Fair trade or free trade? Let your voice be heard on Minnesota’s future!
The Obama Administration is negotiating two new mega trade deals (one with Pacific Rim countries, another with Europe) entirely in secret, with the goal of further expanding the NAFTA-model of free trade. These trade agreements could have major impacts on Minnesota's farmers, workers, small business owners and rural communities. They could limit Minnesota’s ability to support local food and energy systems and grow local businesses. In order to stay up to speed, Minnesota has set up a new Trade Policy Advisory Council (TPAC) to advise the state legislature and Governor.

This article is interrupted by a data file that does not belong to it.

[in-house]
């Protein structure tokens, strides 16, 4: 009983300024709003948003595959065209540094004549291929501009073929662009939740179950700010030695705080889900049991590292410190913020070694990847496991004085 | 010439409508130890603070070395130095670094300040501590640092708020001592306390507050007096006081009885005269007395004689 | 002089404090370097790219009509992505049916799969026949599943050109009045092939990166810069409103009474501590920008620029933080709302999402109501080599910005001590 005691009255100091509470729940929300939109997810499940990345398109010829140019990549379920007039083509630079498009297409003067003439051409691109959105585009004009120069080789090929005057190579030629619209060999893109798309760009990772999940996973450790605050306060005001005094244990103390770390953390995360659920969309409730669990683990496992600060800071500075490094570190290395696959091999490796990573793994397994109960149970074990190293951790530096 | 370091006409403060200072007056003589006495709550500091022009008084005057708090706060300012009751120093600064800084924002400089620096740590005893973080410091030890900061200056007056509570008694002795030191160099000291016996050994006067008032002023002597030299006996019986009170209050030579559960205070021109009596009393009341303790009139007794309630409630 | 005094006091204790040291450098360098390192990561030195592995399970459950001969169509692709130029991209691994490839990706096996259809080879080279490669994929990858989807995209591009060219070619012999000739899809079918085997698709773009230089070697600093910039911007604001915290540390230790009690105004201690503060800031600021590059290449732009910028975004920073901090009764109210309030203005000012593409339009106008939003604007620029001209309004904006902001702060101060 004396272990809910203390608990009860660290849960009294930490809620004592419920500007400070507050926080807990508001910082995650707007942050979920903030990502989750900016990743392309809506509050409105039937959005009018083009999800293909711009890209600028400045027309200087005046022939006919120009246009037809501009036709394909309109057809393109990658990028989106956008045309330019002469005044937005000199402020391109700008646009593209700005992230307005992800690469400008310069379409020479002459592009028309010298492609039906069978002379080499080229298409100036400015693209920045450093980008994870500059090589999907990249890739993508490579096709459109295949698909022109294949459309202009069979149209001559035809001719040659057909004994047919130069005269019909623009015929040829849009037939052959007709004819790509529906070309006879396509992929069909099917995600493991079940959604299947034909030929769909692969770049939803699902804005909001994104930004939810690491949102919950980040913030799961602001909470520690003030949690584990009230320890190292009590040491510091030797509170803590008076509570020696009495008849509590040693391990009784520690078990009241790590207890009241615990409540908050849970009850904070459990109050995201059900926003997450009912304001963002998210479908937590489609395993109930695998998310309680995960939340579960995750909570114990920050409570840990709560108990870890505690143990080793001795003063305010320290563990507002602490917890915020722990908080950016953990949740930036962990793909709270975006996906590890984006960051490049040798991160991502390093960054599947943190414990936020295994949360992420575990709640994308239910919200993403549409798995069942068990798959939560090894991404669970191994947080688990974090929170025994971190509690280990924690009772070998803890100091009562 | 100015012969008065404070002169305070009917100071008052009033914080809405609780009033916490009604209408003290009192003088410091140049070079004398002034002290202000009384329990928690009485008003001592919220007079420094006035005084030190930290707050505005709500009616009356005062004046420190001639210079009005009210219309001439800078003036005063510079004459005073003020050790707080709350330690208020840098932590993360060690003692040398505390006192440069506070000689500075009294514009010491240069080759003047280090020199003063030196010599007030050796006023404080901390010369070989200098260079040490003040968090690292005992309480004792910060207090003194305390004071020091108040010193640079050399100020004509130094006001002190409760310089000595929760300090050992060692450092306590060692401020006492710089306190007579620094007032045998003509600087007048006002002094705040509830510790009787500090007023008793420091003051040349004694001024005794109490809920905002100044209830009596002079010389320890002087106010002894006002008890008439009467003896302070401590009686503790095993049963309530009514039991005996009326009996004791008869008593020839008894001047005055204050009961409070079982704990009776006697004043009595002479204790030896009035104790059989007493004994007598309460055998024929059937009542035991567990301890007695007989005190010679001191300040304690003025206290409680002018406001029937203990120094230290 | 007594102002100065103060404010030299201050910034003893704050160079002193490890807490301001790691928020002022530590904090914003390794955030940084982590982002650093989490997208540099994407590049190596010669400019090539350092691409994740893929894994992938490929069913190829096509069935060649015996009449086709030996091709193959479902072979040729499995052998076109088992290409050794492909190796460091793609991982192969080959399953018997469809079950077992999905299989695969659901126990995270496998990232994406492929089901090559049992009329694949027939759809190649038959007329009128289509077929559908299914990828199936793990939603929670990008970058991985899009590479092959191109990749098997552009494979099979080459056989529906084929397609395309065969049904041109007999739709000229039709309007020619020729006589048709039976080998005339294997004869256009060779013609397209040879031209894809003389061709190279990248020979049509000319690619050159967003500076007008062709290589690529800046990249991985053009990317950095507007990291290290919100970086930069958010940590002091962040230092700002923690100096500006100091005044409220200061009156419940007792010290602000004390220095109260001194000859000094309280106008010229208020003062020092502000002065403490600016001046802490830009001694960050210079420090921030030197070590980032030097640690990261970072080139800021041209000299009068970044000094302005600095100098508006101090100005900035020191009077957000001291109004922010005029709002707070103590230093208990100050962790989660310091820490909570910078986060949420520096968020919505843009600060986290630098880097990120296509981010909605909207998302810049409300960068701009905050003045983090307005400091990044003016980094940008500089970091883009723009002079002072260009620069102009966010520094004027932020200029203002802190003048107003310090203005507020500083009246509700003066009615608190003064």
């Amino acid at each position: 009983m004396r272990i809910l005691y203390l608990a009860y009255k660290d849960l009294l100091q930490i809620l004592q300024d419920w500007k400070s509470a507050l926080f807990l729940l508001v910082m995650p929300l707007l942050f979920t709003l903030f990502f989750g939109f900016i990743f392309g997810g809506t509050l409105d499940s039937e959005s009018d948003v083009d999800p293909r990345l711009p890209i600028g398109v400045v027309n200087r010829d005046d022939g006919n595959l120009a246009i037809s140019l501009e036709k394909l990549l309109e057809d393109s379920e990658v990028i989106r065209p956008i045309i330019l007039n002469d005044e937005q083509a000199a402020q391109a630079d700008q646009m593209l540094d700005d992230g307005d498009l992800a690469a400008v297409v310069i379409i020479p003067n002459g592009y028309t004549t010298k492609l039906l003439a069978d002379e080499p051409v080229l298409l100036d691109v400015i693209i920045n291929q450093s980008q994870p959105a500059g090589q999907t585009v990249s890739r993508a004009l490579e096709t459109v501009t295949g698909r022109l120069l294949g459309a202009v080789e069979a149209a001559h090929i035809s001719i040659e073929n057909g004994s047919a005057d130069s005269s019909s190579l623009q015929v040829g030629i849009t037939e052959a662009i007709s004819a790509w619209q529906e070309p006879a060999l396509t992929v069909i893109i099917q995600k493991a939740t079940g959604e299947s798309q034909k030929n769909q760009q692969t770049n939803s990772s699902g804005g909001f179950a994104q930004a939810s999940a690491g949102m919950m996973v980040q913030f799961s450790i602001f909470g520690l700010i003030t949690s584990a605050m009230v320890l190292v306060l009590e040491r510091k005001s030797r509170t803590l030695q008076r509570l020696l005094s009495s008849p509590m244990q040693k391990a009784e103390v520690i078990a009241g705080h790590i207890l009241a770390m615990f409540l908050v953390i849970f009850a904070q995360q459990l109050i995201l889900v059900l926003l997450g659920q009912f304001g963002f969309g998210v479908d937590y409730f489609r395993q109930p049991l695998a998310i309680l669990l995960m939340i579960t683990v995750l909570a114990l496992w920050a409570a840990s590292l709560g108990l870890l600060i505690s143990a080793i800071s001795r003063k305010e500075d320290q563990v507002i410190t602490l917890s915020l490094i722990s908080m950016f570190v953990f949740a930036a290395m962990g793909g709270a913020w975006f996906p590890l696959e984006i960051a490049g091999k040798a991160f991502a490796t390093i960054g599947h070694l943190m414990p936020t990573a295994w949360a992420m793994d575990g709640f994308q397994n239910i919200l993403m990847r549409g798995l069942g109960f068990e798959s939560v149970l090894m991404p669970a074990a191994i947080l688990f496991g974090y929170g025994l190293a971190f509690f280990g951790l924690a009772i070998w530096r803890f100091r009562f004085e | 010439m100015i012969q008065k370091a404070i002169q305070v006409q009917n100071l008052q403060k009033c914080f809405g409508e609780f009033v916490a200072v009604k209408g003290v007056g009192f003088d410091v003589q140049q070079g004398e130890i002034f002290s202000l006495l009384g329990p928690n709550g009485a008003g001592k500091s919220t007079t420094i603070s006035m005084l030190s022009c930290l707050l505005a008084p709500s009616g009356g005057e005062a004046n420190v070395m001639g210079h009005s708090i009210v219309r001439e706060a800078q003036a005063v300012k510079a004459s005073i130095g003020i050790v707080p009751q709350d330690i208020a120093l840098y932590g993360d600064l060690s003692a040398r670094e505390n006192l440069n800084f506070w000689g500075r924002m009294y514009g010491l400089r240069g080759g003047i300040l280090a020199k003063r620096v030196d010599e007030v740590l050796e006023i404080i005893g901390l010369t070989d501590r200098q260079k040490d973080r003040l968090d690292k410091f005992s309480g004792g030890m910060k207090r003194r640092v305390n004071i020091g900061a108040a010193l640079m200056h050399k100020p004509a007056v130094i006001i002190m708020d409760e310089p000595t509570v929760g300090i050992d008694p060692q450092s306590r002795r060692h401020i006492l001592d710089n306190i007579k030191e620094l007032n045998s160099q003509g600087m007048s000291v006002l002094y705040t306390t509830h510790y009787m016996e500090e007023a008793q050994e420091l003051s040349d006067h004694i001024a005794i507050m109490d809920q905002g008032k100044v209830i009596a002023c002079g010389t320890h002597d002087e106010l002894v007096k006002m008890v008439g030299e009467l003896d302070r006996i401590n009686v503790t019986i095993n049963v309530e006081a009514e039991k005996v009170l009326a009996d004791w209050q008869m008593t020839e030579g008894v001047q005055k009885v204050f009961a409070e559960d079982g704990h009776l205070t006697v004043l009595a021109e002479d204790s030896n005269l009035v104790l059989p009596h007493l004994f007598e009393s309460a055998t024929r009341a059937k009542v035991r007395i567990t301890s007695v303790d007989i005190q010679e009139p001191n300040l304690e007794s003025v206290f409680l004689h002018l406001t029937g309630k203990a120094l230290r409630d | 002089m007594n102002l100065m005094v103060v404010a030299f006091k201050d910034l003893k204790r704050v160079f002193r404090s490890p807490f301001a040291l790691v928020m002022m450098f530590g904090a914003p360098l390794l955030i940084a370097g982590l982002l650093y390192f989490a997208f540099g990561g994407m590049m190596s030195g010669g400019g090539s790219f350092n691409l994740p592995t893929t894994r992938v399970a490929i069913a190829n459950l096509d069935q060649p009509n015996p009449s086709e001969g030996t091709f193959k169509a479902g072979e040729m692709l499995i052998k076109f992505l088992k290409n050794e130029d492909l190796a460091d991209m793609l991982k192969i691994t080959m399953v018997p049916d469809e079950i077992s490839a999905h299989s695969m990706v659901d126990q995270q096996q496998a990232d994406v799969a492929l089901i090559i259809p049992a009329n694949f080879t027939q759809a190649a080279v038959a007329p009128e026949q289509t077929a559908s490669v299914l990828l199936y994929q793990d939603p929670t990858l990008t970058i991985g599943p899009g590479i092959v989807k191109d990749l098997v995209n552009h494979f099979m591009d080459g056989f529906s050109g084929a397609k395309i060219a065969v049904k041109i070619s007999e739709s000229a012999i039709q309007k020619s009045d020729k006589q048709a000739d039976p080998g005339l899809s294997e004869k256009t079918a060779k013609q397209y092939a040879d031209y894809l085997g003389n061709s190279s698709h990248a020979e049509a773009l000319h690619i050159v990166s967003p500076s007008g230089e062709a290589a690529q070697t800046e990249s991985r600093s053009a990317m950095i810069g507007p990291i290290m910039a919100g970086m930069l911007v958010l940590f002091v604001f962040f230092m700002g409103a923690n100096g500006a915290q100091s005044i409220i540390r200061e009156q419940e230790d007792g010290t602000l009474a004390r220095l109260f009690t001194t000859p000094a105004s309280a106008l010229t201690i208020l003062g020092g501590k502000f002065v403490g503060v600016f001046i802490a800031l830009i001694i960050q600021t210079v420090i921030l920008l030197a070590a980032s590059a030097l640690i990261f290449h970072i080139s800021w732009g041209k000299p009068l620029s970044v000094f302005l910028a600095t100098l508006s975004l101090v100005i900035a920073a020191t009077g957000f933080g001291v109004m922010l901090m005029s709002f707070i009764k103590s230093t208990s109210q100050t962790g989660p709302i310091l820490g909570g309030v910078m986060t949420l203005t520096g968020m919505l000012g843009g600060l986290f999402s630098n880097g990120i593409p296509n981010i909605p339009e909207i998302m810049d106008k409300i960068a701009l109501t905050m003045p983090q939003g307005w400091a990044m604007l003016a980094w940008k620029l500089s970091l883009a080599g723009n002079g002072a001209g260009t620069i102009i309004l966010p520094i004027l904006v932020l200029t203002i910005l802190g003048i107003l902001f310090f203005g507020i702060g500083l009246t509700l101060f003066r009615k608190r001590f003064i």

TPAC wants to hear from Minnesotans: What concerns do you have about free trade? What role could TPAC play in the future? Now is your opportunity to have a say in our future trade policy. Complete the survey and let them know future trade negotiations should be public, not secret. Help ensure the voices of all Minnesotans are heard in the development of trade agreements and that they protect local control and our quality of life. The free trade model has failed for Minnesota and we need a new approach to trade. Help ensure the voices of all Minnesotans are heard before trade agreements are completed, and that they protect local control, our natural resources and our quality of life.